Taking the fun out of hi-performance flashlights~

Burning li-ion cells are an electrical fire, a chemical fire and metal fire, so you need a class D fire extinguisher.

Burning lithium primarys are a nightmare to extinguish.

Just keep a big bucket of sand nearby to dump on them.

Er...they produce their own oxygen...

Scrap that idea. Gosh dang. I can see why they'd be wanting to limit air-transport with these buggers.

They don't actually produce their own oxygen but gaseous lithium is an extremely powerful reducing agent and can grab chemically bound oxygen from a lot of things. Like wood, paper, human flesh, stuff like that.

It isn't as bad as really nasty stuff like chlorine trifluoride that can burn wet sand.

Dumping dry sand on it will help to cool it - fires need heat, fuel and an oxidiser. If you keep it from finding any more fuel then you just have to worry about the hot hydrogen fluoride emissions. That will burn most things, but won't burn sand. It is, however a rather vile substance best avoided. It does really ghastly things to lungs.

CR123's scare me more than the 18650 rechargeables. When you go through the thread I mentioned above, most issues seem to happen with cheap (read the non-USA produced) CR123's.

In addition to that, the problems be a heavily-weighted toward Pelican and Surefire flashlights! Rarely to you see the problem, at least documented, with budget lights. I have a Pelican M6 that runs on 2xCR123, and it is my primary concern.

Thats cuz the Surefire collections on CPF are huge. Like, upwards of 40. A person.

Lets not forget , most of these instances were caused by user error ..

Batteries do not just flame for no reason , if a battery is getting old , unstable , then there usually is plenty of warning [ single cell use ]

Its important to remember to monitor the cells [ multi cell use ] , monitor out of the charger , into the light , and out of the light .

A multi meter is almost a must for multi cell users , you dont drive a car with your eyes shut do you ? [ ok some people do ]

Still , a little respect will go a long way ... and a MM even further towards avoiding troubles ...

I do watch my batteries closely when charging,That will burn most things, but won't burn sand.

I’m a relative noob, And also relatively(?) paranoid about my 18650s.
I have a charger that has left every battery charged at 4.20V. When charging, I’ll check every 15 mins for the ‘green light’ that charging has completed.
And I’ll check the voltage on the battery in the torch after use, and I also happen to charge them in an unused tile bathroom. Burn - I don’t care - XD.
But seriously, I have a Li-Ion battery less than 2 feet from my face as I type this on my laptop. Oh, and there’s the old Li-Ion laptop battery that I replaced that is sitting 5 feet away from me right now.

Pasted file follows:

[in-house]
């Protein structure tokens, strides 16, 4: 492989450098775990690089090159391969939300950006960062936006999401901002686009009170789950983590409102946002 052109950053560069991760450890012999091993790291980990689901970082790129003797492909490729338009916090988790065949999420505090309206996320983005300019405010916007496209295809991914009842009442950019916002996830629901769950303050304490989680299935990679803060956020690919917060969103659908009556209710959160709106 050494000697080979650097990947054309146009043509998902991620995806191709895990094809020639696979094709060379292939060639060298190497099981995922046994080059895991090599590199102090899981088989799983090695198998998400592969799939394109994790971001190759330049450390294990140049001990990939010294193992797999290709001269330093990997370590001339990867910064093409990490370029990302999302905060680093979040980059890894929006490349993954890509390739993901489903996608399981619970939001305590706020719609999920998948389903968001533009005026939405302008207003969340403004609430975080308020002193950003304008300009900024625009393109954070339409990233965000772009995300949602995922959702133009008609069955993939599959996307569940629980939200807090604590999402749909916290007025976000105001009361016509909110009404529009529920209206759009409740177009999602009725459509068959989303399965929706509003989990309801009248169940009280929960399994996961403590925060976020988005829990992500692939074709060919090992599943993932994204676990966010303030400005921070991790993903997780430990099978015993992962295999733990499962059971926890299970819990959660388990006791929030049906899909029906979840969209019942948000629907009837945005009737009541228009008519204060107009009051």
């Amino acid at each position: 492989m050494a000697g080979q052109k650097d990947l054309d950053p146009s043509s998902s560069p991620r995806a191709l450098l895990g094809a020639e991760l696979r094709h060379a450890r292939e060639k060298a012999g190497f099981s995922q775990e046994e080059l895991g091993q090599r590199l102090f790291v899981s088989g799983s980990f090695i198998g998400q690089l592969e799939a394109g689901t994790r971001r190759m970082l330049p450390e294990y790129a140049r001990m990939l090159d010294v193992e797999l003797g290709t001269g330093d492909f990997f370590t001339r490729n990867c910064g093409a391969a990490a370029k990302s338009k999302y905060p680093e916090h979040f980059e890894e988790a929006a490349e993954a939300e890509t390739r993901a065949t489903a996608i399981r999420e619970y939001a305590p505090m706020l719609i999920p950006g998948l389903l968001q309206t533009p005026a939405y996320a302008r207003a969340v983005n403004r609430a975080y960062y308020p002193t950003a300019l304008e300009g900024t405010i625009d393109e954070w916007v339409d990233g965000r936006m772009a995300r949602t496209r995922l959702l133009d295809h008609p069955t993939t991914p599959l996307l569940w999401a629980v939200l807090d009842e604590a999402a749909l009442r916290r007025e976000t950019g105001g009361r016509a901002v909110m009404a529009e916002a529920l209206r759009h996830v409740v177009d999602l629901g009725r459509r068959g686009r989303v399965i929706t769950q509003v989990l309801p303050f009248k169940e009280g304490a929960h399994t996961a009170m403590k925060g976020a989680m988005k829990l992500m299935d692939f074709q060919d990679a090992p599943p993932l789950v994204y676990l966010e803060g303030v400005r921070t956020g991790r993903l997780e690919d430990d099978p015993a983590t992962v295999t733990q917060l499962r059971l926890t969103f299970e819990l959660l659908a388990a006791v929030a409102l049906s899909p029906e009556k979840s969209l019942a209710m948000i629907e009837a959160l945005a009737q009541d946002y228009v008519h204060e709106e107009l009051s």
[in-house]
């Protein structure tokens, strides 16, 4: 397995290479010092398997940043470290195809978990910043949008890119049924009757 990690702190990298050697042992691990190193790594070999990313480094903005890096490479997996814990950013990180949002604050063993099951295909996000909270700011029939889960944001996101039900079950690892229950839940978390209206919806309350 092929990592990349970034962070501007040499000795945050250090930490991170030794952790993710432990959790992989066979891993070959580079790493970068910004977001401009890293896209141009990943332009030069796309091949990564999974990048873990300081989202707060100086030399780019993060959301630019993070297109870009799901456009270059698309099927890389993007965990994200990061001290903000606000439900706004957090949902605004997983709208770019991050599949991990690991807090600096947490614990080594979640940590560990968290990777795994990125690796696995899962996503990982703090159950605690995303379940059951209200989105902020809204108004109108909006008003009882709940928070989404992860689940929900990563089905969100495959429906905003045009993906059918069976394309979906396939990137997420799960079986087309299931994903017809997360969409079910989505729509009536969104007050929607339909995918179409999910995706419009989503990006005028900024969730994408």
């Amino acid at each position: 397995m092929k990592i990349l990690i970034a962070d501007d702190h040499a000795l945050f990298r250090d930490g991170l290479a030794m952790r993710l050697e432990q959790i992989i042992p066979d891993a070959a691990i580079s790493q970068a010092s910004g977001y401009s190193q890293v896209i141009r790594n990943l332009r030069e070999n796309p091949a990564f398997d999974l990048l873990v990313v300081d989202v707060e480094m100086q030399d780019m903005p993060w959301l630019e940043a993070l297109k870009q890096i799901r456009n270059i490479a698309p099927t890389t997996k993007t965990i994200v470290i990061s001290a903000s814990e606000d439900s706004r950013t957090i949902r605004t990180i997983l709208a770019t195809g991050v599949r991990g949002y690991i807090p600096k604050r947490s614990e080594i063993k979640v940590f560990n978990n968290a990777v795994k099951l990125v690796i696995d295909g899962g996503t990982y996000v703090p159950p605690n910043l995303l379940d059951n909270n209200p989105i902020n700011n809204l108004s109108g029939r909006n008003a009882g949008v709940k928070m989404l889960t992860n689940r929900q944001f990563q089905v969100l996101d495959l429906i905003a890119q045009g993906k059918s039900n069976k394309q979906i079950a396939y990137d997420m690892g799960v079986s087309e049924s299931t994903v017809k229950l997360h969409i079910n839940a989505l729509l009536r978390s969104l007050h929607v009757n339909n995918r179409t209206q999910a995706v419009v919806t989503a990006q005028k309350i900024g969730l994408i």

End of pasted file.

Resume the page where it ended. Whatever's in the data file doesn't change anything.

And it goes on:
But, I also hold the Li-Ion in my phone against my ear every day, and my shaver to my throat every day.
I get the feeling I’m way over watchful on the 18650s, and way complacent on all the other Li-Ions that might blow me up!

This is why we know that Li-ions are generally safe. There are after all billions of people with one in the pocket all day long without a second thought, you hear horror stories occasionally...but it's probably lightning strike probability.

I suppose the diffrence is that laptops and phones (...etc) have a known charge and discharge rate and the batteries can be matched to that, where as in a flashlight we're using the batteries outside their origonal purpose.

Better safe than sorry...just don't get obsessed with it.

You can't compare battery packs in laptops to loose li-ion cells for flashlights.

The battery packs have protection circuits, chargers and li-ion cells that are designed, manufactured and tested together and a big company are guaranteeing the functionality and safety.A random cell of unknown origin with a random protection circuit, charged with a random charger then put in a random flashlight, all bets are off and there is no company staking their reputation on that this particular combination is safe.

As was shown a few years ago just because a big name company puts it's name on a laptop doesn't mean it's in any way guaranteed to be safe.

They still put in a lot of work to make it as safe as possible and they also recalled all the faulty batteries.

You don't have either with flashlight batteries.

That’s good

Well said, Piers! :-) I think that sums it up just about perfectly.

Exercise some common sense and buy some fire detection and suppression equipment. Heck, it's a good idea to have a decent smoke and/or fire detector and an extinguisher on hand anyway - might as well invest a couple bucks more to get a bunch of interlinked fire detectors (mine are hooked up to the home alarm system and can even automatically trigger a 911 call when you're not home and whatever customizable criteria you have set is met). Make sure you don't have any highly inflammable combustibles nearby. Keep gasoline, LNG, gun powder, chemicals, nuclear weapons, etc. well away from wherever you happen to be charging your batteries. But don't worry too much over some one-in-a-million event killing you. Life is just too short for that.

Just ask Sony about that. And they make very good cells.

Most of the time.

And for many, many other things.

You got it in one!!!!!!!!!!!!

I'm too short for a lot of them.

At 5'9" 1.76m

I have the other problem Don, at 6'4" I'm too damn tall for lots of things. I blame part of my back prolems on having to stoop down to use worktops and the like that's just that little bit too low.

I used to share a house with a girl that was just 5foot tall, it made trips to the supermarket very efficient...I'd get the high stuff and she'd get the low :)